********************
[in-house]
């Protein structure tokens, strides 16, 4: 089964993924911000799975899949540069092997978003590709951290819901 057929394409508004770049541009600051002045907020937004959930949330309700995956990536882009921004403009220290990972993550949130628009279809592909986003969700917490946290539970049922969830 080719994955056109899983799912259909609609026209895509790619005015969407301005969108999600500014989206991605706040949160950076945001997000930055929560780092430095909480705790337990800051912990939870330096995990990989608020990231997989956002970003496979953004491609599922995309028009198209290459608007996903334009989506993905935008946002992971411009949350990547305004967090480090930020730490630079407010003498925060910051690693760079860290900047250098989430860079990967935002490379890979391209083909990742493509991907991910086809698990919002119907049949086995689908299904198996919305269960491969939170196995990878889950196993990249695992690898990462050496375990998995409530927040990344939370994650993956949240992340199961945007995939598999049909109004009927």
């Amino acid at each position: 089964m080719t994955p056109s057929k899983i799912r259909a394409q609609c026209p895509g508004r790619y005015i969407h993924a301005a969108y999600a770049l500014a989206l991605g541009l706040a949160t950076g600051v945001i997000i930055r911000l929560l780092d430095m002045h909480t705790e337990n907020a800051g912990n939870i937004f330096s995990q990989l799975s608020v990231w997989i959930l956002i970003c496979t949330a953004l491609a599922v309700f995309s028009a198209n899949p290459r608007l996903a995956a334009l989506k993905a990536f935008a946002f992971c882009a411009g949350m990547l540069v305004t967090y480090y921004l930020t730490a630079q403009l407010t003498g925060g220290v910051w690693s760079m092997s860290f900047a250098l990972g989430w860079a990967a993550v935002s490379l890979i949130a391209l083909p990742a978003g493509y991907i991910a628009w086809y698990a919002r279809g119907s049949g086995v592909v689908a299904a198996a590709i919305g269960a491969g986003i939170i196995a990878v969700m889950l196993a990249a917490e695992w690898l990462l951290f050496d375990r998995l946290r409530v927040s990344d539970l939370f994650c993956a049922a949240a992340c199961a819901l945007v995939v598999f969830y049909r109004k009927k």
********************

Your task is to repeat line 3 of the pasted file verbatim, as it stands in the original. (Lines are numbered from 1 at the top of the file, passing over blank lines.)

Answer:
């Amino acid at each position: 089964m080719t994955p056109s057929k899983i799912r259909a394409q609609c026209p895509g508004r790619y005015i969407h993924a301005a969108y999600a770049l500014a989206l991605g541009l706040a949160t950076g600051v945001i997000i930055r911000l929560l780092d430095m002045h909480t705790e337990n907020a800051g912990n939870i937004f330096s995990q990989l799975s608020v990231w997989i959930l956002i970003c496979t949330a953004l491609a599922v309700f995309s028009a198209n899949p290459r608007l996903a995956a334009l989506k993905a990536f935008a946002f992971c882009a411009g949350m990547l540069v305004t967090y480090y921004l930020t730490a630079q403009l407010t003498g925060g220290v910051w690693s760079m092997s860290f900047a250098l990972g989430w860079a990967a993550v935002s490379l890979i949130a391209l083909p990742a978003g493509y991907i991910a628009w086809y698990a919002r279809g119907s049949g086995v592909v689908a299904a198996a590709i919305g269960a491969g986003i939170i196995a990878v969700m889950l196993a990249a917490e695992w690898l990462l951290f050496d375990r998995l946290r409530v927040s990344d539970l939370f994650c993956a049922a949240a992340c199961a819901l945007v995939v598999f969830y049909r109004k009927k």